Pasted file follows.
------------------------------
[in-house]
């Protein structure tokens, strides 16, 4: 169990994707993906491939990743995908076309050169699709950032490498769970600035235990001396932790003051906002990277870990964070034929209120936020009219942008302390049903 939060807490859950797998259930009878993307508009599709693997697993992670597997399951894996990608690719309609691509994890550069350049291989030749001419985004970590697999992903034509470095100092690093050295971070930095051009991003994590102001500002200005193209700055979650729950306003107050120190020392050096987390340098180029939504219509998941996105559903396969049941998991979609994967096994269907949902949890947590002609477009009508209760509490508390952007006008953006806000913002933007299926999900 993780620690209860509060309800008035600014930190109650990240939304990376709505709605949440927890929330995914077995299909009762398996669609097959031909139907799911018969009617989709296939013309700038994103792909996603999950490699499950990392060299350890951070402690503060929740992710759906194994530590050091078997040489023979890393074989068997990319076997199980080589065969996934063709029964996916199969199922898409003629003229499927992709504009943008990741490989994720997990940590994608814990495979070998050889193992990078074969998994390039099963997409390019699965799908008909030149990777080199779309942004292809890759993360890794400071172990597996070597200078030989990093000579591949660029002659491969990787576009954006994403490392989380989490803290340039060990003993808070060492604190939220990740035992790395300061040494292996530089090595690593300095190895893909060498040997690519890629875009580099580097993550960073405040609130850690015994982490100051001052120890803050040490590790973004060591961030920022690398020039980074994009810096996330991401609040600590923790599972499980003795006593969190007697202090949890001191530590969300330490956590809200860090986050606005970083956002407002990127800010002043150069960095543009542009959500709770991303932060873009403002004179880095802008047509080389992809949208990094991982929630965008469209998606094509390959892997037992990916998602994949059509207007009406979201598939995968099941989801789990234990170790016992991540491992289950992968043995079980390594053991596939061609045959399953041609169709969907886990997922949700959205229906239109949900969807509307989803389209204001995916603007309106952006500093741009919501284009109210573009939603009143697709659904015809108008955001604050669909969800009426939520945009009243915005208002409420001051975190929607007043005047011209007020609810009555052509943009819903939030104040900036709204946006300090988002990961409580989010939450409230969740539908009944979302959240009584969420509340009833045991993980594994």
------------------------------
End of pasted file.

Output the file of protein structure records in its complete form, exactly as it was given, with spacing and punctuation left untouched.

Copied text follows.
[in-house]
């Protein structure tokens, strides 16, 4: 169990994707993906491939990743995908076309050169699709950032490498769970600035235990001396932790003051906002990277870990964070034929209120936020009219942008302390049903 939060807490859950797998259930009878993307508009599709693997697993992670597997399951894996990608690719309609691509994890550069350049291989030749001419985004970590697999992903034509470095100092690093050295971070930095051009991003994590102001500002200005193209700055979650729950306003107050120190020392050096987390340098180029939504219509998941996105559903396969049941998991979609994967096994269907949902949890947590002609477009009508209760509490508390952007006008953006806000913002933007299926999900 993780620690209860509060309800008035600014930190109650990240939304990376709505709605949440927890929330995914077995299909009762398996669609097959031909139907799911018969009617989709296939013309700038994103792909996603999950490699499950990392060299350890951070402690503060929740992710759906194994530590050091078997040489023979890393074989068997990319076997199980080589065969996934063709029964996916199969199922898409003629003229499927992709504009943008990741490989994720997990940590994608814990495979070998050889193992990078074969998994390039099963997409390019699965799908008909030149990777080199779309942004292809890759993360890794400071172990597996070597200078030989990093000579591949660029002659491969990787576009954006994403490392989380989490803290340039060990003993808070060492604190939220990740035992790395300061040494292996530089090595690593300095190895893909060498040997690519890629875009580099580097993550960073405040609130850690015994982490100051001052120890803050040490590790973004060591961030920022690398020039980074994009810096996330991401609040600590923790599972499980003795006593969190007697202090949890001191530590969300330490956590809200860090986050606005970083956002407002990127800010002043150069960095543009542009959500709770991303932060873009403002004179880095802008047509080389992809949208990094991982929630965008469209998606094509390959892997037992990916998602994949059509207007009406979201598939995968099941989801789990234990170790016992991540491992289950992968043995079980390594053991596939061609045959399953041609169709969907886990997922949700959205229906239109949900969807509307989803389209204001995916603007309106952006500093741009919501284009109210573009939603009143697709659904015809108008955001604050669909969800009426939520945009009243915005208002409420001051975190929607007043005047011209007020609810009555052509943009819903939030104040900036709204946006300090988002990961409580989010939450409230969740539908009944979302959240009584969420509340009833045991993980594994």